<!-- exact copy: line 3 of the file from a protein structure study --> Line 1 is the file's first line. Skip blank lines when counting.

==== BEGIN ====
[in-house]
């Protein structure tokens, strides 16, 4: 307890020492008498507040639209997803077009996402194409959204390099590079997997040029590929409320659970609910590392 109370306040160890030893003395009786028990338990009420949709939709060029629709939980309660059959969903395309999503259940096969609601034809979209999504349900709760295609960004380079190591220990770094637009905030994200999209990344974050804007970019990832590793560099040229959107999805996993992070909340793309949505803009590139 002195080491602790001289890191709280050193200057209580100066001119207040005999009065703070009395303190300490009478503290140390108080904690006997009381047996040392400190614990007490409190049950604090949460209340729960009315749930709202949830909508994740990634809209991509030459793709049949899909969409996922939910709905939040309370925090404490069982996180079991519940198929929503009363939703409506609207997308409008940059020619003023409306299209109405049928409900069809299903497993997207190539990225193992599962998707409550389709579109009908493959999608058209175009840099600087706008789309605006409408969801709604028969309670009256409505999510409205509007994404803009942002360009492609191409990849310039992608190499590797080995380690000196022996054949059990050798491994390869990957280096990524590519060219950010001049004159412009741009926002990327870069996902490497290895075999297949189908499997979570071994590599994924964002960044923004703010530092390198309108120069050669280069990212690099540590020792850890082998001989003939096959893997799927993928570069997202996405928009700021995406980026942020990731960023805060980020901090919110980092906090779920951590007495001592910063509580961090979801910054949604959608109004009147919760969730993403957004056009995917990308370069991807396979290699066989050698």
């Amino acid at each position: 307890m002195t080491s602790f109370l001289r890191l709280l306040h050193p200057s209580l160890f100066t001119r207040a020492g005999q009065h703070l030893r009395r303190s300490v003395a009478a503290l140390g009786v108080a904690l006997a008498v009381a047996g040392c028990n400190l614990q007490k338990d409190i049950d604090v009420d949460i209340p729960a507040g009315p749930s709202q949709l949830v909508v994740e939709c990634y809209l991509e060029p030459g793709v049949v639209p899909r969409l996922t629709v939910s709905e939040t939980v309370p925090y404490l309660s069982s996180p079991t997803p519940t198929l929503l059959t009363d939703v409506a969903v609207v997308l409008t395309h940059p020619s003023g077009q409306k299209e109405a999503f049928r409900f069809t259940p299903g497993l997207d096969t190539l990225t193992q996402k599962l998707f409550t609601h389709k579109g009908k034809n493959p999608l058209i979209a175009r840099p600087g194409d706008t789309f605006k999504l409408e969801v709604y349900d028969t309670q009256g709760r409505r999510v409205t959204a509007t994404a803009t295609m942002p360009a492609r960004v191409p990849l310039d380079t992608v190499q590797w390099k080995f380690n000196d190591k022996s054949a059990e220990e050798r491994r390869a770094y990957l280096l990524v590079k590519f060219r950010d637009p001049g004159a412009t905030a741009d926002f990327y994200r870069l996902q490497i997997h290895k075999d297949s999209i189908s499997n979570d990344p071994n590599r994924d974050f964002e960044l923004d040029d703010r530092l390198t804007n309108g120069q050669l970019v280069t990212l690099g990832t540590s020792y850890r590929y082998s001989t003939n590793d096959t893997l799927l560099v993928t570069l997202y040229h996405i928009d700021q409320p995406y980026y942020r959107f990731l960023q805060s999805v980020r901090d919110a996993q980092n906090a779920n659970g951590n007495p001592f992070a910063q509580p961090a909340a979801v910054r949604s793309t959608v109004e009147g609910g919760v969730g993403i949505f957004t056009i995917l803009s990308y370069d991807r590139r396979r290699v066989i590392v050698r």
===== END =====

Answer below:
């Amino acid at each position: 307890m002195t080491s602790f109370l001289r890191l709280l306040h050193p200057s209580l160890f100066t001119r207040a020492g005999q009065h703070l030893r009395r303190s300490v003395a009478a503290l140390g009786v108080a904690l006997a008498v009381a047996g040392c028990n400190l614990q007490k338990d409190i049950d604090v009420d949460i209340p729960a507040g009315p749930s709202q949709l949830v909508v994740e939709c990634y809209l991509e060029p030459g793709v049949v639209p899909r969409l996922t629709v939910s709905e939040t939980v309370p925090y404490l309660s069982s996180p079991t997803p519940t198929l929503l059959t009363d939703v409506a969903v609207v997308l409008t395309h940059p020619s003023g077009q409306k299209e109405a999503f049928r409900f069809t259940p299903g497993l997207d096969t190539l990225t193992q996402k599962l998707f409550t609601h389709k579109g009908k034809n493959p999608l058209i979209a175009r840099p600087g194409d706008t789309f605006k999504l409408e969801v709604y349900d028969t309670q009256g709760r409505r999510v409205t959204a509007t994404a803009t295609m942002p360009a492609r960004v191409p990849l310039d380079t992608v190499q590797w390099k080995f380690n000196d190591k022996s054949a059990e220990e050798r491994r390869a770094y990957l280096l990524v590079k590519f060219r950010d637009p001049g004159a412009t905030a741009d926002f990327y994200r870069l996902q490497i997997h290895k075999d297949s999209i189908s499997n979570d990344p071994n590599r994924d974050f964002e960044l923004d040029d703010r530092l390198t804007n309108g120069q050669l970019v280069t990212l690099g990832t540590s020792y850890r590929y082998s001989t003939n590793d096959t893997l799927l560099v993928t570069l997202y040229h996405i928009d700021q409320p995406y980026y942020r959107f990731l960023q805060s999805v980020r901090d919110a996993q980092n906090a779920n659970g951590n007495p001592f992070a910063q509580p961090a909340a979801v910054r949604s793309t959608v109004e009147g609910g919760v969730g993403i949505f957004t056009i995917l803009s990308y370069d991807r590139r396979r290699v066989i590392v050698r």